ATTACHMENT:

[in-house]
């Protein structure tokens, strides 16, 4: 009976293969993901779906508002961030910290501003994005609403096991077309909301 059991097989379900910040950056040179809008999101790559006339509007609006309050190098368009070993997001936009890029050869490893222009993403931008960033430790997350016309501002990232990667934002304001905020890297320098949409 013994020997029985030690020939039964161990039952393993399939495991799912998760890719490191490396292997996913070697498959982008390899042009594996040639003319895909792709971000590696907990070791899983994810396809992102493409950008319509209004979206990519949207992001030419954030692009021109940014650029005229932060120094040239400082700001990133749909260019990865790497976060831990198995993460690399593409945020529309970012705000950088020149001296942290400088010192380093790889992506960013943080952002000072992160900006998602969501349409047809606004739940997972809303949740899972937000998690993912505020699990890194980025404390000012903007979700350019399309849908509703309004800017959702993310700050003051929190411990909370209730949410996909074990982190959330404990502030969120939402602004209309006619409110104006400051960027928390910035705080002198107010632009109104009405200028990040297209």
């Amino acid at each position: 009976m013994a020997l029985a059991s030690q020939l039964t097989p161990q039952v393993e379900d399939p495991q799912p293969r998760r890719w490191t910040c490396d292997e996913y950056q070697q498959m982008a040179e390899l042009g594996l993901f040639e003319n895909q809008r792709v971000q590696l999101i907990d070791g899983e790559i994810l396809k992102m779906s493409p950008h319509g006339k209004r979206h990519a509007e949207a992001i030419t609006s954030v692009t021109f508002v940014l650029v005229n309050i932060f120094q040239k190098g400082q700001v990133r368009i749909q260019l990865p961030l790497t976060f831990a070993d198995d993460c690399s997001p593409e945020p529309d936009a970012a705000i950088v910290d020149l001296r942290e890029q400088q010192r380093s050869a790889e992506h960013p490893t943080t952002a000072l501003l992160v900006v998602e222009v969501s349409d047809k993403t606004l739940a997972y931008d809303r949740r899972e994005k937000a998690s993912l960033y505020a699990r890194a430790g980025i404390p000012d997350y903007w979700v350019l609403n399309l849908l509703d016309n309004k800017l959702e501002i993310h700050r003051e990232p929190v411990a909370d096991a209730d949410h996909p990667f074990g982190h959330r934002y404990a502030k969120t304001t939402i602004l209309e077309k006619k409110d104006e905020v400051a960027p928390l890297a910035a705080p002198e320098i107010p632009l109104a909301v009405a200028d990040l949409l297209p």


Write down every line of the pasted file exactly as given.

[in-house]
């Protein structure tokens, strides 16, 4: 009976293969993901779906508002961030910290501003994005609403096991077309909301 059991097989379900910040950056040179809008999101790559006339509007609006309050190098368009070993997001936009890029050869490893222009993403931008960033430790997350016309501002990232990667934002304001905020890297320098949409 013994020997029985030690020939039964161990039952393993399939495991799912998760890719490191490396292997996913070697498959982008390899042009594996040639003319895909792709971000590696907990070791899983994810396809992102493409950008319509209004979206990519949207992001030419954030692009021109940014650029005229932060120094040239400082700001990133749909260019990865790497976060831990198995993460690399593409945020529309970012705000950088020149001296942290400088010192380093790889992506960013943080952002000072992160900006998602969501349409047809606004739940997972809303949740899972937000998690993912505020699990890194980025404390000012903007979700350019399309849908509703309004800017959702993310700050003051929190411990909370209730949410996909074990982190959330404990502030969120939402602004209309006619409110104006400051960027928390910035705080002198107010632009109104009405200028990040297209």
């Amino acid at each position: 009976m013994a020997l029985a059991s030690q020939l039964t097989p161990q039952v393993e379900d399939p495991q799912p293969r998760r890719w490191t910040c490396d292997e996913y950056q070697q498959m982008a040179e390899l042009g594996l993901f040639e003319n895909q809008r792709v971000q590696l999101i907990d070791g899983e790559i994810l396809k992102m779906s493409p950008h319509g006339k209004r979206h990519a509007e949207a992001i030419t609006s954030v692009t021109f508002v940014l650029v005229n309050i932060f120094q040239k190098g400082q700001v990133r368009i749909q260019l990865p961030l790497t976060f831990a070993d198995d993460c690399s997001p593409e945020p529309d936009a970012a705000i950088v910290d020149l001296r942290e890029q400088q010192r380093s050869a790889e992506h960013p490893t943080t952002a000072l501003l992160v900006v998602e222009v969501s349409d047809k993403t606004l739940a997972y931008d809303r949740r899972e994005k937000a998690s993912l960033y505020a699990r890194a430790g980025i404390p000012d997350y903007w979700v350019l609403n399309l849908l509703d016309n309004k800017l959702e501002i993310h700050r003051e990232p929190v411990a909370d096991a209730d949410h996909p990667f074990g982190h959330r934002y404990a502030k969120t304001t939402i602004l209309e077309k006619k409110d104006e905020v400051a960027p928390l890297a910035a705080p002198e320098i107010p632009l109104a909301v009405a200028d990040l949409l297209p």